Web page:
Perhaps smarter tests can be integrated into schools better.

One major difference is that despite the fact that both groups are using technology, SMARTER seems to have latched onto the computer-adaptive model, which can lead to greater accuracy and faster tests. For those unfamiliar, most graduate entrance exams (the LSAT, the GRE, etc) at this point use computer-adaptive tests that change depending on how well the student is doing. They are essentially the exam equivalent of an optometrist trying to figure out your vision. Instead of changing the strength of the prescription depending on how well you can see,  questions get harder or easier depending on how well you perform on each question. That way, they can zero in on where your performance is. Why is this important? In most states, standardized tests take a significant amount of time. I can remember my own high school experience in Indiana when the entire school would essentially shut down for a week for the sophomores and students who hadn’t previously passed to take the ISTEP. As a teacher in Arizona, there were separate days  for reading, writing, math, and science sections of AIMS, as well as an additional day for freshmen to take the TerraNova, and that doesn’t even include the extra days in the fall for students who failed the previous spring to retake the tests. If these tests used adaptive technology, they could be whittled down to a fraction of the length, resulting in more accuracy because of less burn-out from the sheer length of the tests.

While these developments are encouraging, there has been some criticism of the process. EdWeek’s Catherine Gewertz says that the timeline might be too quick. The DOE wants these tests to be in use by 2014-2015. For a strong test to be administered, there needs to be considerable piloting and adjustment and four years may not be enough to reliably do that. Bill Tucker of The Quick and the Ed and EducationNext warns that there are some important steps that may or may not happen that could determine the success of the process. His biggest concern is having open platforms and shared infrastructure. The two consortia seem to be working together so far, so it looks like a positive start. We won’t know how successful this initiative is for a couple of years probably, though.

Americans: Xenophobic Since 1776

In LA on April 30, 2010 at 11:54 am

Old white people are at it again, spreading fear and hatred of other cultures to “protect the children.” OK, I know I shouldn’t say that and it’s a gross over-generalization, but it got you interested, right? Today’s local LA story comes from Hacienda Heights, an “unincorporated census-designated place” about 18 miles east of downtown Los Angeles (it’s also the home of The Dutchess). The area has more than its share of racial angst with drastic demographic changes in the last 30 years. An area that was once very white then became heavily Asian, and now  also very Hispanic. The most recent census data shows that Asians and Latinos each make up a little under 40% of the population with Caucasians being just under 20%.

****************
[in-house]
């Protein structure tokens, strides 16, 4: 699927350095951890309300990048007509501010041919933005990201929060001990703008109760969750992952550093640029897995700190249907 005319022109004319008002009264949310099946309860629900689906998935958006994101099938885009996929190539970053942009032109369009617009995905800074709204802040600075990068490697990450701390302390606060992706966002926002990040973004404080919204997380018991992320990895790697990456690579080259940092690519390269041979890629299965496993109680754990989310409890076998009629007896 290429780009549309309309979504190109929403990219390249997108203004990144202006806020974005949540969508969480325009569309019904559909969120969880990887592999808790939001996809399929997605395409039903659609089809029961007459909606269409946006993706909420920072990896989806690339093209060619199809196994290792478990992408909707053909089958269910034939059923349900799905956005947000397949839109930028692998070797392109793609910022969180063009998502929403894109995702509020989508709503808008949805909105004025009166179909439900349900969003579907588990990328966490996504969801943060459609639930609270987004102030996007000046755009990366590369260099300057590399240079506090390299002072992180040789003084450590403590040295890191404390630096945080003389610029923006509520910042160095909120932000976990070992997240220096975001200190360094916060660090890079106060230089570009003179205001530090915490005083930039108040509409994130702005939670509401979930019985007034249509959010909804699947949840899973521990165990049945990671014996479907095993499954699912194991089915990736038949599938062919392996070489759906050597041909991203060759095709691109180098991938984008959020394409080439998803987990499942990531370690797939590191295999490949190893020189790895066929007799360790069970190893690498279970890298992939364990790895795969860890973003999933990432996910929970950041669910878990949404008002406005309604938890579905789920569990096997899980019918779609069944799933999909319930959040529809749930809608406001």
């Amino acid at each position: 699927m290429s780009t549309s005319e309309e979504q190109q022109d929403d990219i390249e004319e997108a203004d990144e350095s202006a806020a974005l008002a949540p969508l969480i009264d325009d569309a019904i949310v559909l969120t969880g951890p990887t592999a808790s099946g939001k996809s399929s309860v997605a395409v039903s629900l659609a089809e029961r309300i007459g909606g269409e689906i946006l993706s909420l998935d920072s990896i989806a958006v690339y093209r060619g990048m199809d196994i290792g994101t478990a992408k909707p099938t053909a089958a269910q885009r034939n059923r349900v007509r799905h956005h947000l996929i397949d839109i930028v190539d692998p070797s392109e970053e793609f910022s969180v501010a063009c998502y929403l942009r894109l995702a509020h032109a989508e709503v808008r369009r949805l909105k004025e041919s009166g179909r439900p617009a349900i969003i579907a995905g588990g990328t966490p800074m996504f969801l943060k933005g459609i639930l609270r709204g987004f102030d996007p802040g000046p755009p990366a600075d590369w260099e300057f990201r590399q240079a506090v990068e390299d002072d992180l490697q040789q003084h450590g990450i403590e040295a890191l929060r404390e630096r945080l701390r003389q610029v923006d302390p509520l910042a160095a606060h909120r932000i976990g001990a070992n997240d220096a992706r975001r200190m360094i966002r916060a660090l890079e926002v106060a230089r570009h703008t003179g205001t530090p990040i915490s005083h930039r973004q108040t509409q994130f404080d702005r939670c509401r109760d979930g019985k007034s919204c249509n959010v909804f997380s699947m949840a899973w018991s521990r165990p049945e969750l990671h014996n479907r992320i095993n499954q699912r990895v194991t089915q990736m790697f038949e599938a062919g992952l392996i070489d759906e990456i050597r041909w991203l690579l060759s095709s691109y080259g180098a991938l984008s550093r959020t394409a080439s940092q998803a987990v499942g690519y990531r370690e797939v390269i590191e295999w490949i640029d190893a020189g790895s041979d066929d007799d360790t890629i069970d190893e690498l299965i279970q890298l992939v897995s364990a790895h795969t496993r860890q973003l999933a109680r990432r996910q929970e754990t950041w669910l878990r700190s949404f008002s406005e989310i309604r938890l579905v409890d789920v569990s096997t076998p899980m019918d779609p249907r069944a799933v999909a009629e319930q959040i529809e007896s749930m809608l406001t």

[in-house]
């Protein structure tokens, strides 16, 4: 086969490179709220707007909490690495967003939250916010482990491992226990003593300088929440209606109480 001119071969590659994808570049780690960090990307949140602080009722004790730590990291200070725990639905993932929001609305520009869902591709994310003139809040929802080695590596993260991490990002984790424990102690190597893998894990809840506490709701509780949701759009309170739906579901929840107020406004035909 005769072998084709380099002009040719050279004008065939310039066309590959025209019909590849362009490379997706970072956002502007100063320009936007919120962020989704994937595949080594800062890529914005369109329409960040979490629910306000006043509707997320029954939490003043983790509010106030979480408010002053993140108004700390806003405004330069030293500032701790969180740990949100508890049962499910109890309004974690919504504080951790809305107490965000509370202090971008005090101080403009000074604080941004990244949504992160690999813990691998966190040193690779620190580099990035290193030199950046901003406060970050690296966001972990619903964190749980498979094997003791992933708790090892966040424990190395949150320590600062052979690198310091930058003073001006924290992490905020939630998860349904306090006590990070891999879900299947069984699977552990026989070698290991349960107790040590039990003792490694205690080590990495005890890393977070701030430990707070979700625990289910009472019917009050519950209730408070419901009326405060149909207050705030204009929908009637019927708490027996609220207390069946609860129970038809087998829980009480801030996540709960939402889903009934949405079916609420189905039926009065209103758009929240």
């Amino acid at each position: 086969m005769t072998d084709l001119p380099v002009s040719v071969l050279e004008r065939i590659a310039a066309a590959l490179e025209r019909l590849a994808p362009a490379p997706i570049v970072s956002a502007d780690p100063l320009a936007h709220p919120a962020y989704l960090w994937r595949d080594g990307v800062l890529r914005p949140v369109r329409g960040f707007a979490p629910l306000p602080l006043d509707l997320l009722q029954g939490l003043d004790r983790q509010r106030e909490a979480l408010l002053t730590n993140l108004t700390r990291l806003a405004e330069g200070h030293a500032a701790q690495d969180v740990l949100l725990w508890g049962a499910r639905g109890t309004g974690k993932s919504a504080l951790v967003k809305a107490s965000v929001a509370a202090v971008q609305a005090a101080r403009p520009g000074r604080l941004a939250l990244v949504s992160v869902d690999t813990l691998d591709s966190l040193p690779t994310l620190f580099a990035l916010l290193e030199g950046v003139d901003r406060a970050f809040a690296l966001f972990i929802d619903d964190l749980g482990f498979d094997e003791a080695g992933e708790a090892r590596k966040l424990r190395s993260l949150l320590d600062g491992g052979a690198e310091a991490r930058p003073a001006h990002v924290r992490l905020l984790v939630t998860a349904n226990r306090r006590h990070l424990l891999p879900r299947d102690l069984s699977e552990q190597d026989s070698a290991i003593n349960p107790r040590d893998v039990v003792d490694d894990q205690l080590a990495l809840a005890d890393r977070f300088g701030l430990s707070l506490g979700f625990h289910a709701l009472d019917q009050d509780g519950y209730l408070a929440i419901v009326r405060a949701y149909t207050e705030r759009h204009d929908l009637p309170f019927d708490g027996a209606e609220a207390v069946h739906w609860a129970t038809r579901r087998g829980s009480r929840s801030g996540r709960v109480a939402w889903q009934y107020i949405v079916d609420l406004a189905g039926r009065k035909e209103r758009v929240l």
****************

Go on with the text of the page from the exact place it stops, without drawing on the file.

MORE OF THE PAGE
How has this played out? One example is the protesting of the building of a Buddhist temple in the 1980s because of fears there may be animal sacrifices and that the use of gongs would be disruptive toi the neighborhood. No, really, that was not an exaggeration. More recently, the district voted whether to be come a city on its own in 2003, but that was struck down. Some worried that it would become too easy for the Asians to take control. That being said, the one major council that Hacienda Heights does have, the Board of Education of Hacienda La Puente School District, is a majority Asian.

Now that we have our scene set, we watch as the action unfolds. The Chinese government recently began a program called the Confucius Classroom, an effort to teach children Chinese and about Chinese culture to try to root out misconceptions, or as one editorial called it, “tantamount to asking Hugo Chavez to send his cadres to teach little American kids economics.” I wish I were kidding. Anyway, back in reality, the Chinese government has funded these classrooms all across the US, 60 so far and another 80 planned for the next two years, aside from the 45 to be set up in North Carolina. It is paying the school district $30,000 per year plus providing 1,000 textbooks, CDs, and other educational materials. The Hanban, China’s language teaching agency, was even going to send a teacher, but the school board thought better of it with there already being so much resistance. Without a California teaching certificate, the person would have had to be a teaching assistant with another staff member there anyway.

Confucius - Warping Young Minds Since 551 BCE (man, I'm on a roll with these slogans) Image from

Anyway, you can see where this is going. People (mostly old white people, mind you) are opposing the program, because they think it’s un-American. They think that the program will indoctrinate children into being Pinko Commies. They have even shown up to school board meetings with signs like “America, Not Confucius” and have promised to try to unseat the four members who voted for the program. Did I mention one person opposed to the program said her concern is that if you Google Confucianism, “it says it’s a religion”? Oh the irony. A program meant to keep children from ending up as ignorant and closed-minded as these people may not happen because of their ignorance.